With the flexibility and changes in work-life balance since the COVID-19 pandemic, many Americans across the country are adapting to a more remote work lifestyle.
TikTok user Julia (@jetsetterjulia) is a Digital Nomad, which refers to people who travel from place to place while working remotely. She posted a viral public service announcement via TikTok on things workers should look out for before applying to “remote job” positions online.
“‘Remote’ can mean a lot of things. Sadly it doesn’t always translate to the freedoms we are dreaming of,” she wrote in the video’s caption. In the clip, she shares an anecdote about a woman who took a job because it was advertised as completely remote, only to learn later on that it was more of a hybrid model where she was required to be in the office a few days a week.
@jetsetterjulia “Remote” can mean a lot of things. Sadly it doesn’t always translate to the freedoms we are dreaming of. Hit em with these three questions to make sure the remote job you’re investing your energy into is actually gonna give you what you’re after. #remotejob #remotework #workfromanywhere #digitalnomad #asynchronous #remoteworkpolicy #workandtravellifestyle ♬ original sound – Julia | Nomad Life
Julia says how many companies capitalize on the “trend” of remote working, leading them to falsely advertise a job posting. She points out the things to look out for when companies place “remote” titles under the job description.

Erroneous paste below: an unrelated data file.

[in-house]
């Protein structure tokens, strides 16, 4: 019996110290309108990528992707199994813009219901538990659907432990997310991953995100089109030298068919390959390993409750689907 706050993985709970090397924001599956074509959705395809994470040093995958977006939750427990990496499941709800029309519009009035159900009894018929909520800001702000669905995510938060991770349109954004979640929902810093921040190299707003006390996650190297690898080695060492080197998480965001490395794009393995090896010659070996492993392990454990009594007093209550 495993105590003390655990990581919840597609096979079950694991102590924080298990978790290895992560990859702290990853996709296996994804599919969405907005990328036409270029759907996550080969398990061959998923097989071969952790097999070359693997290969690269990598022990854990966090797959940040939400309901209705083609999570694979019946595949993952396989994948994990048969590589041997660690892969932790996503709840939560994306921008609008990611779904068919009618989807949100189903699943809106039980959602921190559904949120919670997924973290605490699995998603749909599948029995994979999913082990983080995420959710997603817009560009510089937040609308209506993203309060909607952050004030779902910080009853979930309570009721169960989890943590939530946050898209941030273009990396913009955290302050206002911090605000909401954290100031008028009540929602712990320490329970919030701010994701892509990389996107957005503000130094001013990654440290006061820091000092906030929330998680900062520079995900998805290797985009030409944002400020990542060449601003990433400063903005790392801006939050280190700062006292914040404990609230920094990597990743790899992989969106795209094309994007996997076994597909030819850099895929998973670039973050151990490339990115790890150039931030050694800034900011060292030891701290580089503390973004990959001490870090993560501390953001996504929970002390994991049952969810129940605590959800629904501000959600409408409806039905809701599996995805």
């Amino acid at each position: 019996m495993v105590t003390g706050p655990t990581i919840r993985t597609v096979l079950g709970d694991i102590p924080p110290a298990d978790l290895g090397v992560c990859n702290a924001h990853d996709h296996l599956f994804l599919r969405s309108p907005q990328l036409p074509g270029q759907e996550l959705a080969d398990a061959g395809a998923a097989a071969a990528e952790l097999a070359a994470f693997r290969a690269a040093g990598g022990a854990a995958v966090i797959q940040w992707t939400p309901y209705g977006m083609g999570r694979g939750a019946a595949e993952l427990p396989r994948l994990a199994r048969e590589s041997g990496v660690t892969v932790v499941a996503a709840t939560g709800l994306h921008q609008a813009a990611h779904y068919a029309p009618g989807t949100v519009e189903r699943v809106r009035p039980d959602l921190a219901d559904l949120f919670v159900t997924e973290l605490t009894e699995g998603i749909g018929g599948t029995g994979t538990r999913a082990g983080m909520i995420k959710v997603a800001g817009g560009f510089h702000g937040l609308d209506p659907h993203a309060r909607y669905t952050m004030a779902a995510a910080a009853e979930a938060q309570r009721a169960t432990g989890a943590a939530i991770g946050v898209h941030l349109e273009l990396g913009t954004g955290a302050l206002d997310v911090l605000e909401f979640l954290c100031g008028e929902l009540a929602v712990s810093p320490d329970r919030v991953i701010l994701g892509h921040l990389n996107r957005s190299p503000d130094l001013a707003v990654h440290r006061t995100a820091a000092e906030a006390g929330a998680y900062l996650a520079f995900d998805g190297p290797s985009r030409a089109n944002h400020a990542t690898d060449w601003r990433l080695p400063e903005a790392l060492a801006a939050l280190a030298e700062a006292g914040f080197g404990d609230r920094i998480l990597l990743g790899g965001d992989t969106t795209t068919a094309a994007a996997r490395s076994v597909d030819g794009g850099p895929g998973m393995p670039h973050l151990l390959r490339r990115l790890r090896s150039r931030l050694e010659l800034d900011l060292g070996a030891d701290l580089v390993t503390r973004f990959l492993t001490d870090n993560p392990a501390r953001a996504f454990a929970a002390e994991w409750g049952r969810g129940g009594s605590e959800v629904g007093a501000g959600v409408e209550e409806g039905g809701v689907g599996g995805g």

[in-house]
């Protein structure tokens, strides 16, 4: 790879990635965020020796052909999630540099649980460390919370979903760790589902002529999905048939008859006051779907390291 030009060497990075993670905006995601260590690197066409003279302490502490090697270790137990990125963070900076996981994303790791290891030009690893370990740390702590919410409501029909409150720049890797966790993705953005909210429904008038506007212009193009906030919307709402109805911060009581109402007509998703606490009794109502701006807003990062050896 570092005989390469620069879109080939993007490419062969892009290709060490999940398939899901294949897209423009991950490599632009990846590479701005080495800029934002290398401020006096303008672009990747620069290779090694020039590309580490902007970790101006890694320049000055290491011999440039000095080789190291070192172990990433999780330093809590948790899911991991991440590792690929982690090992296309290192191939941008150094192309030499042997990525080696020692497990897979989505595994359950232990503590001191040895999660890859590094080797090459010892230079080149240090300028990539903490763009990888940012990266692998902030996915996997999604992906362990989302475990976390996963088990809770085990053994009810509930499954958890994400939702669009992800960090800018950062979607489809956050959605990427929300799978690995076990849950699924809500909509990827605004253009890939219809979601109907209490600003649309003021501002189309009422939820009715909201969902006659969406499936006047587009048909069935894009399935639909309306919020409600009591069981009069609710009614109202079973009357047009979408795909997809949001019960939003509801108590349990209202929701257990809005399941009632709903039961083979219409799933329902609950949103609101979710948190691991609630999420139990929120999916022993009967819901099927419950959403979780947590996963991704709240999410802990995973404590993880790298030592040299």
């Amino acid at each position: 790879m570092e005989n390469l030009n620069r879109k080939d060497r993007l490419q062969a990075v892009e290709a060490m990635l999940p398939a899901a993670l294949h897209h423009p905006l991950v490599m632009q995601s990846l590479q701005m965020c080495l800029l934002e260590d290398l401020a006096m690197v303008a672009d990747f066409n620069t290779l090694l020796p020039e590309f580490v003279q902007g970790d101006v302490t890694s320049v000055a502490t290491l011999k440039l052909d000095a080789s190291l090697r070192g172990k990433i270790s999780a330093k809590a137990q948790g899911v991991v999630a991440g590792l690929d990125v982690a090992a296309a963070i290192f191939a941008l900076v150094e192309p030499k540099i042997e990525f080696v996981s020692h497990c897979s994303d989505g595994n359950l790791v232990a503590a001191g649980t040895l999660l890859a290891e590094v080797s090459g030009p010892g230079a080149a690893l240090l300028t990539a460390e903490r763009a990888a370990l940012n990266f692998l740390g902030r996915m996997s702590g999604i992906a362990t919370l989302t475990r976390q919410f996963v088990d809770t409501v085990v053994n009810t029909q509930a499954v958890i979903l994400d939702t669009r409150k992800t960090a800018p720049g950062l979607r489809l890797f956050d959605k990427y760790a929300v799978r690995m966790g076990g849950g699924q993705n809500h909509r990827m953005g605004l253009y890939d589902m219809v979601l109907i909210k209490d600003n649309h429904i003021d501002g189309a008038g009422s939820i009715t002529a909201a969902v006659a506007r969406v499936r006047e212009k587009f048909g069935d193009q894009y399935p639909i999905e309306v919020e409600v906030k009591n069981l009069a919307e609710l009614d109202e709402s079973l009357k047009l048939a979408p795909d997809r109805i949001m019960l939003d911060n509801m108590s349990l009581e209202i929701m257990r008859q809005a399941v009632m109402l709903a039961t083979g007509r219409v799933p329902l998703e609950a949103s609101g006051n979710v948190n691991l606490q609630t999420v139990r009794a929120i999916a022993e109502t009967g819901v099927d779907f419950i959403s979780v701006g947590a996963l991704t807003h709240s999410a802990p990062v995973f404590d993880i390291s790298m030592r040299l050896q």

Instead of falling into their “trap,” Julia lists three questions to ask future employers who claim a job role is remote: what is their remote work policy, are they an asynchronous company, and how do they manage teams across time zones? The TikTok video has grossed over 222,600 views as of Saturday.
Many viewers in the comments section expressed their frustrations with employers regarding their remote policies.
“I hate when they post it’s remote but you have to come in a few times a month or you need to live near them,” commented one viewer.
“I started a job where I had to be in the office one day a week, six months later it’s three days a week,” another user said.
The Daily Dot reached out to Julia via Instagram direct message.
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*First Published: Apr 15, 2023, 3:59 pm CDT
Angela Shanice Littlefield is a freelance writer for the Daily Dot with a focus on pop culture and tech news. She’s a graduate of the University of Texas at Austin and an active member of the National Association of Black Journalists (NABJ). She has written and worked for entertainment figures such as Sirius XM Radio Personality Sway Calloway, and published work for Grammy U, the NAACP’s Crisis magazine, and Austin Monthly magazine.